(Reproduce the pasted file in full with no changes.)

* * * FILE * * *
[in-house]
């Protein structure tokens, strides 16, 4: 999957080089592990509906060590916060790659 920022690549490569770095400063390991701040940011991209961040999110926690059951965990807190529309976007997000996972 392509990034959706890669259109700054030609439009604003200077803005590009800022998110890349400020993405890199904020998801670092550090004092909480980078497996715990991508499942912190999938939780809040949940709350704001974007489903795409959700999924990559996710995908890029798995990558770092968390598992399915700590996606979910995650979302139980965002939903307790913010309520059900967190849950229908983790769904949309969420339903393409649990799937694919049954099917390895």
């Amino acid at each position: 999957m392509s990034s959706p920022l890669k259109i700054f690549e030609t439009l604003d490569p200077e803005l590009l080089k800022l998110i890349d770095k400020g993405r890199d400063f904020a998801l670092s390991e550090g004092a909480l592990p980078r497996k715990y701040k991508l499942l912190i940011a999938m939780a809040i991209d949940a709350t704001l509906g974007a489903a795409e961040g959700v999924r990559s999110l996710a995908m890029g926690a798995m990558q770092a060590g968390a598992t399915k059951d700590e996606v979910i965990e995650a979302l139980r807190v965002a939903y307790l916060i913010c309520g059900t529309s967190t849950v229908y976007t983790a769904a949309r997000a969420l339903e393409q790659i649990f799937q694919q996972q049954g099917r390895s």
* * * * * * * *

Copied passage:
[in-house]
């Protein structure tokens, strides 16, 4: 999957080089592990509906060590916060790659 920022690549490569770095400063390991701040940011991209961040999110926690059951965990807190529309976007997000996972 392509990034959706890669259109700054030609439009604003200077803005590009800022998110890349400020993405890199904020998801670092550090004092909480980078497996715990991508499942912190999938939780809040949940709350704001974007489903795409959700999924990559996710995908890029798995990558770092968390598992399915700590996606979910995650979302139980965002939903307790913010309520059900967190849950229908983790769904949309969420339903393409649990799937694919049954099917390895």
């Amino acid at each position: 999957m392509s990034s959706p920022l890669k259109i700054f690549e030609t439009l604003d490569p200077e803005l590009l080089k800022l998110i890349d770095k400020g993405r890199d400063f904020a998801l670092s390991e550090g004092a909480l592990p980078r497996k715990y701040k991508l499942l912190i940011a999938m939780a809040i991209d949940a709350t704001l509906g974007a489903a795409e961040g959700v999924r990559s999110l996710a995908m890029g926690a798995m990558q770092a060590g968390a598992t399915k059951d700590e996606v979910i965990e995650a979302l139980r807190v965002a939903y307790l916060i913010c309520g059900t529309s967190t849950v229908y976007t983790a769904a949309r997000a969420l339903e393409q790659i649990f799937q694919q996972q049954g099917r390895s």